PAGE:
Mortgage

Downshift anticipated in 2021 as home costs rise in August: CoreLogic

The appreciation of real estate prices rose annually by 5.9% in August – the highest growth rate since June 2018 – and thus exceeded the previous year's rate of 3.5% and, according to the CoreLogics Home Price Index, exceeded the high expectations of 2019.

The HPI has recorded positive year-on-year growth for each month since February 2012. The recent steady monthly increases also continued, increasing 1% from July. Further growth of 0.2% is forecast until September. However, CoreLogic was forecasting a significant decline in 2021, with the inventory deficit likely to decrease and demand easing after the still-rising unemployment. However, the effects on prices will be felt differently at different levels of the market.

"The imbalance between home buyer demand and inventory sales is particularly acute for cheaper homes," said Frank Nothaft, chief economist at CoreLogic, in the report. "Because of this imbalance, property prices that were more than 25% below the median rose 8.6% last year, compared to the 5.9% increase for all houses."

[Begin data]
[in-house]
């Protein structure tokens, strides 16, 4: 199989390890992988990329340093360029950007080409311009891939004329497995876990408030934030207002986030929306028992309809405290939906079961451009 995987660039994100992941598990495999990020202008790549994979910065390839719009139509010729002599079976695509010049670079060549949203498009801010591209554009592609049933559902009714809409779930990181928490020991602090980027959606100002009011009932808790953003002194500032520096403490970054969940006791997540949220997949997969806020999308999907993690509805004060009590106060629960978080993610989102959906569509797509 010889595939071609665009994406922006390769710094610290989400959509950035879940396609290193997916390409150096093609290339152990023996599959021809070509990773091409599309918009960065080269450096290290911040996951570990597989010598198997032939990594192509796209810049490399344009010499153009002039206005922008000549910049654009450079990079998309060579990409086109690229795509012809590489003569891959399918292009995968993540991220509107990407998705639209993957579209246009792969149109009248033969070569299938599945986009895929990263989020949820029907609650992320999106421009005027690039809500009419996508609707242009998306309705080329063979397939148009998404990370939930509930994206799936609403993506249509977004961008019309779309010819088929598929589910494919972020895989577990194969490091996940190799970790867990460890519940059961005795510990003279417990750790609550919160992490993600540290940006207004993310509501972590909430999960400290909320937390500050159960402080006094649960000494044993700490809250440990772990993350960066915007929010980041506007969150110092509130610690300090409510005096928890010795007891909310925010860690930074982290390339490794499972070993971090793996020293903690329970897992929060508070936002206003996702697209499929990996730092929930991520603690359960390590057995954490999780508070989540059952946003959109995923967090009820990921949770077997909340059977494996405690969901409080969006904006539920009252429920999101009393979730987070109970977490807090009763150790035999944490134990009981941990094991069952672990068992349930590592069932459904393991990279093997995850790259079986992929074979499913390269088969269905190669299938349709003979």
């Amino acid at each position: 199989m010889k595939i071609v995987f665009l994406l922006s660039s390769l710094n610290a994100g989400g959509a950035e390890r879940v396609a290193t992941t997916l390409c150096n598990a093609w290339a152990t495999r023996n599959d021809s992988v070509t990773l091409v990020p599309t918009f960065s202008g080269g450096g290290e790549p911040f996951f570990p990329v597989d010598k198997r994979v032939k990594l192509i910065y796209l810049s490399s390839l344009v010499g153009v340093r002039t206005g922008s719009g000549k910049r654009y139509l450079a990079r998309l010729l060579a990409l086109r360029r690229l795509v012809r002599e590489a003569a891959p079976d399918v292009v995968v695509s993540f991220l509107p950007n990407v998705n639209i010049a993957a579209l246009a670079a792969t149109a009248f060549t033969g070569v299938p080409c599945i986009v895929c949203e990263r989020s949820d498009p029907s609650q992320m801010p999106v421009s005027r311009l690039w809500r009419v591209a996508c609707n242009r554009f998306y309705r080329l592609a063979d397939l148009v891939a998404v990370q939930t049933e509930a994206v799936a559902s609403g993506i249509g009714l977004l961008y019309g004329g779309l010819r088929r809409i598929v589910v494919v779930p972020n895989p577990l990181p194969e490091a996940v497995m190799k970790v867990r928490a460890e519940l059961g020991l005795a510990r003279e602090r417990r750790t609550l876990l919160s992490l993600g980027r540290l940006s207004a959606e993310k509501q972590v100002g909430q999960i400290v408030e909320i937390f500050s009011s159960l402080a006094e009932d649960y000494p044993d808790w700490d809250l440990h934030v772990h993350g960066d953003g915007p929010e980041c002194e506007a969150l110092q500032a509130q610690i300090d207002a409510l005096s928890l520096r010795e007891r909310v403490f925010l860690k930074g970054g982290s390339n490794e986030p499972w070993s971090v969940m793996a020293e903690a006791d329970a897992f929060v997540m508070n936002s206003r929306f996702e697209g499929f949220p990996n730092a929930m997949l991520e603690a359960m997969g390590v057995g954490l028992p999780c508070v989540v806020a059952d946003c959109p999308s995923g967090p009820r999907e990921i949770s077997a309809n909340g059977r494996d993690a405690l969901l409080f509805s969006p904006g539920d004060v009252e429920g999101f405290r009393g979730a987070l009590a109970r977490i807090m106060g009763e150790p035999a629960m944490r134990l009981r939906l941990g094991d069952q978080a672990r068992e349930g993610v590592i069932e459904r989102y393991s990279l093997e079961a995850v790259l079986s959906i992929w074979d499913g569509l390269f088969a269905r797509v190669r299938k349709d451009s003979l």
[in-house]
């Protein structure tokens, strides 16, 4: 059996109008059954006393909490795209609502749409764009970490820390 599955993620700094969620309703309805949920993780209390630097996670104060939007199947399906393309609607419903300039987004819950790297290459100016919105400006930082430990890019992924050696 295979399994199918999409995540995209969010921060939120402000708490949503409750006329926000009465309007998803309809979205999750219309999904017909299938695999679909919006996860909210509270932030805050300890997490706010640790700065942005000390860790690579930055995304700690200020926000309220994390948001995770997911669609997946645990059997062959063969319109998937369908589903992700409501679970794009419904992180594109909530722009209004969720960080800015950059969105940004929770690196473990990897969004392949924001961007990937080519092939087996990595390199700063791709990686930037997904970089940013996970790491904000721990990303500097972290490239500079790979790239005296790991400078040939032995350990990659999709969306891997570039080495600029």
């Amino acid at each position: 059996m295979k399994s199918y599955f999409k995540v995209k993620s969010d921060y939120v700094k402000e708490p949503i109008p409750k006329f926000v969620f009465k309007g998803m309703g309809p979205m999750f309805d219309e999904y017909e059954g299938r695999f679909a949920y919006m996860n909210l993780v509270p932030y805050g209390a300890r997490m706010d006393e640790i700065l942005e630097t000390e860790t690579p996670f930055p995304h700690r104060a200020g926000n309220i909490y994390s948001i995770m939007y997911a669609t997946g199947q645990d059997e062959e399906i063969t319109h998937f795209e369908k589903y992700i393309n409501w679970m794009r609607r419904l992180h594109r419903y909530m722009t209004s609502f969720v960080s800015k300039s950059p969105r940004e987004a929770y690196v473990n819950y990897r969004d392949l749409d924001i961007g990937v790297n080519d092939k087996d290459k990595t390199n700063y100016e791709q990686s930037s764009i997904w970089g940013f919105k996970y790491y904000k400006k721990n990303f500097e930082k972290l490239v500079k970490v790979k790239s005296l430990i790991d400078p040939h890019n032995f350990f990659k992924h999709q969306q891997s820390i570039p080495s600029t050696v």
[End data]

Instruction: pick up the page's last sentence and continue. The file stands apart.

Average house prices rose annually in all 50 states. Idaho again outpaced the rest with a growth rate of 10.8% from August 2019. This was followed by jumps of 9.7% in Arizona and 9.6% in Maine. New York posted the lowest rate, just up 0.6% year over year. Illinois and Hawaii rounded out the bottom three at 1.7% and 2.5%, respectively.

Of the 10 largest metropolitan areas, San Diego saw the highest annual growth, increasing by 6.2%. Washington, D.C., was third with 5.5%, behind Los Angeles with 5.3%. CoreLogic predicts a decline in property prices in some of these anchor markets. The data provider expects prices in Las Vegas to fall 6.5% through August 2021, Boston 2.9% and Houston 2%.

Lake Charles, La., Las Vegas, Miami, Springfield, Massachusetts, and Modesto, California have been rated as the real estate markets at greatest risk for price declines due to their reliance on tourism and hospitality for their local economies and the likelihood of a coronavirus revival.

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